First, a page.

How Tom Cruise, Scarlett Johansson and NBC might have just gutted the Golden Globes

 How Tom Cruise, Scarlett Johansson and NBC might have just gutted the Golden Globes

The past few weeks haven’t exactly been a golden age for the Golden Globes. The annual event honoring film and television has been embroiled in near-constant controversy following a February investigation by the Los Angeles Timesthat discovered the group behind the Globes, the Hollywood Foreign Press Association, did not have a single Black member among its ranks, among other troubling revelations.

By mid-March, Hollywood’s leading publicists joined with representatives from Time’s Up and Color of Change had taken a stand against the HFPA and demanded reform. Last week, the 87-person HFPA announced its proposed changes, which, rather than satisfying critics, set off a new firestorm that is now threatening the very existence of the Globes.

There have been boycott announcements from Netflix, Amazon and Warner Media, as well as strong criticism from celebrities (and Avengers costars) Scarlett Johansson, who leveled charges of sexism at the HFPA “bordering on sexual harassment,” and Mark Ruffalo.

But a blistering one-two punch came within minutes Monday. NBC struck the initial blow, announcing the network will not air the 2022 Globes due the ongoing controversy — marking the first time the Globes won’t air on NBC since 1996. “We continue to believe that the HFPA is committed to meaningful reform,” the network said in a statement. “However, change of this magnitude takes time and work, and we feel strongly that the HFPA needs time to do it right. As such, NBC will not air the 2022 Golden Globes.”

Tom Cruise made waves moments later, returning the three Globes he has won to protest the HFPA.

With NBC pulling the plug — and presumably suspending its lucrative broadcasting contract — the HFPA loses its main source of income and its most visible platform. Since NBC began televising the Globes in the 1990s, the event has gained tremendous influence in Hollywood.

Ultimately, though, the Cruise news could be more impactful. The Top Gunner’s actions could lead to what many industry insiders believe is a long overdue divorce between the HFPA and its cozy relationship with the film and television industries.

The actor — whose three Globes came for Born on the Fourth of July (Best Actor, Drama), Jerry Maguire (Best Actor, Comedy or Musical) and Magnolia (Best Supporting Actor) — remains one of the most powerful, influential actors in show business and commands a worldwide following. And unlike someone like Ruffalo, a tireless activist when not acting, Cruise rarely engages politically. His move could presage similar actions from other Golden Globe winners.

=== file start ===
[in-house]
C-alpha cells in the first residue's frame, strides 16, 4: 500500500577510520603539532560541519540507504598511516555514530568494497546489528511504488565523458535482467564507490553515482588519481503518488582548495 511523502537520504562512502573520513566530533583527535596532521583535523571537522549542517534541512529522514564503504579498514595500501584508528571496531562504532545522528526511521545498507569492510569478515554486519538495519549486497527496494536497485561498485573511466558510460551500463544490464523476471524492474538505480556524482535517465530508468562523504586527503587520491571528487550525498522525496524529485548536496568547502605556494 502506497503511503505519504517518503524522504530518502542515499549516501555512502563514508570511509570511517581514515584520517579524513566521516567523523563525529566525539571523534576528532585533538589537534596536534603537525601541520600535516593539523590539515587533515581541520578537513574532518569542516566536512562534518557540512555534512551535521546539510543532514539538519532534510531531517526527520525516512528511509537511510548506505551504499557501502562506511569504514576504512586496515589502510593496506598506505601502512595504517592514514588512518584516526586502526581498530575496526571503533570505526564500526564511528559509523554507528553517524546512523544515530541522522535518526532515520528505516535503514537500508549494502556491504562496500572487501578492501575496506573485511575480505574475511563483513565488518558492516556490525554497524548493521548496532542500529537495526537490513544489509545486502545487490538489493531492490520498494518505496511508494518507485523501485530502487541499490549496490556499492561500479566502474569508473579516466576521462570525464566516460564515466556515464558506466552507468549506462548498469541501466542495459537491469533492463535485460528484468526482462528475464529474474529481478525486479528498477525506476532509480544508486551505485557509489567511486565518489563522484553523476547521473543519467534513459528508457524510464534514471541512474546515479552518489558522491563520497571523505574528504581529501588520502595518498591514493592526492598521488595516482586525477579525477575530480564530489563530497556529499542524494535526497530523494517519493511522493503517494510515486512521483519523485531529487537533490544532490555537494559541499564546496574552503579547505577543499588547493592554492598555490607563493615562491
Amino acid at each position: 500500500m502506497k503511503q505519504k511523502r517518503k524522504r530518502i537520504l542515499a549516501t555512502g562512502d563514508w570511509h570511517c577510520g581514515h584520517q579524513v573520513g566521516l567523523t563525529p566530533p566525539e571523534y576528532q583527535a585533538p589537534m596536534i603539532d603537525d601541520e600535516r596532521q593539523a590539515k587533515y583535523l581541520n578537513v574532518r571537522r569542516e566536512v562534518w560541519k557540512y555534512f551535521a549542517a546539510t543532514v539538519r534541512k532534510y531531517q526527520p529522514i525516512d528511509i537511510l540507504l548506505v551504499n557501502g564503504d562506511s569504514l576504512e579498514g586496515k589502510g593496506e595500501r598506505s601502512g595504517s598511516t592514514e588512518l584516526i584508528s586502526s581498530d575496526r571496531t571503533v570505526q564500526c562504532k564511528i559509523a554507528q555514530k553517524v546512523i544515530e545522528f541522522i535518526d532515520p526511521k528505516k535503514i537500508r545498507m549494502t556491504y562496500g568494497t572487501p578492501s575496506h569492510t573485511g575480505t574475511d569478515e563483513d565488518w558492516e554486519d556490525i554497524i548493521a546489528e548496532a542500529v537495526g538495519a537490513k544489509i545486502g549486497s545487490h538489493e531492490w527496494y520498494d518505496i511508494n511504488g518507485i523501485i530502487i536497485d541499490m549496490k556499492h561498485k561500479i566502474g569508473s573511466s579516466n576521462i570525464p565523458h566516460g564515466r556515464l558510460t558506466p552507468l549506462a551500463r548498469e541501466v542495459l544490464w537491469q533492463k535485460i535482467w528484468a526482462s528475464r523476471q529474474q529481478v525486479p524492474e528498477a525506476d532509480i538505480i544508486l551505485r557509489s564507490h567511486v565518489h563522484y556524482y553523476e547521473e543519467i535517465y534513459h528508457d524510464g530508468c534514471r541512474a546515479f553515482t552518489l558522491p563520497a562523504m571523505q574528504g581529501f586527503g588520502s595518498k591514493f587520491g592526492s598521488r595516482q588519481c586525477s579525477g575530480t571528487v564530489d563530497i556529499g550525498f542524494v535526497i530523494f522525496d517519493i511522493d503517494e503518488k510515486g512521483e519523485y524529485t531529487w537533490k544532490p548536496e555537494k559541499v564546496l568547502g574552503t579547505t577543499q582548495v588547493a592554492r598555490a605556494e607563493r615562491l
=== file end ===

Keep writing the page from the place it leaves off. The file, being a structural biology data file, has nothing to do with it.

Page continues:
While distancing itself from the 2022 ceremony, NBC did leave the window open for a reunion. “Assuming the organization executes on its plan, we are hopeful we will be in a position to air the show in January 2023,” the network’s statement continued. Perhaps helping NBC decide to pause the Globes for a year: the 2021 ceremony was the lowest-rated installment ever, with fewer than 7 million people tuning in, part of a disturbing trend that has seen ratings for all awards shows plummet.

The Globes has long embraced its image as an actor-friendly party. While some groused about the HFPA’s questionable ethics, few dared to speak out publicly against the powerful organization for fear of repercussions. Notably Gary Oldman ranted in 2014 that the Globes were “a meaningless event” and called the HFPA “90 nobodies having a wank.”

But Oldman changed his tune during the 2018 awards season, where he attended HFPA events and thanked the group upon receiving a Golden Globe for playing Winston Churchill in Darkest Hour, en route to winning an Oscar.

This time, however, the stakes feel different. Cruise’s actions reverberated around the industry, as have the public comments of Johansson, Ruffalo and prominent filmmakers like Ava DuVernay.

Johansson’s words in particular struck a chord in Hollywood. “As an actor promoting a film, one is expected to participate in awards season by attending press conferences as well as awards shows. In the past, this has often meant facing sexist questions and remarks by certain HFPA members that bordered on sexual harassment. It is the exact reason why I, for many years, refused to participate in their conferences,” Johansson, a five-time Globes nominee, said in a statement released over the weekend. “The HFPA is an organization that was legitimized by the likes of Harvey Weinstein to amass momentum for Academy recognition and the industry followed suit. Unless there is necessary fundamental reform within the organization, I believe it is time that we take a step back from the HFPA and focus on the importance and strength of unity within our unions and the industry as a whole.”

In a statement Monday afternoon, the HFPA attempted a conciliatory tone. “Regardless of the next air date of the Golden Globes, implementing transformational changes as quickly — and as thoughtfully — as possible remains the top priority for our organization,” the group said in a statement. “We invite our partners in the industry to the table to work with us on the systemic reform that is long overdue, both in our organization as well as within the industry at large.” The group also listed a detailed calendar outlining its reform efforts. The response has so far been muted.

The Globes banks on A-list stars and its national broadcast, and with those stars — and the studios, networks and publicists who support them — abandoning ship and NBC cutting the cord, the HFPA needs to reboot to survive. The clock is ticking.

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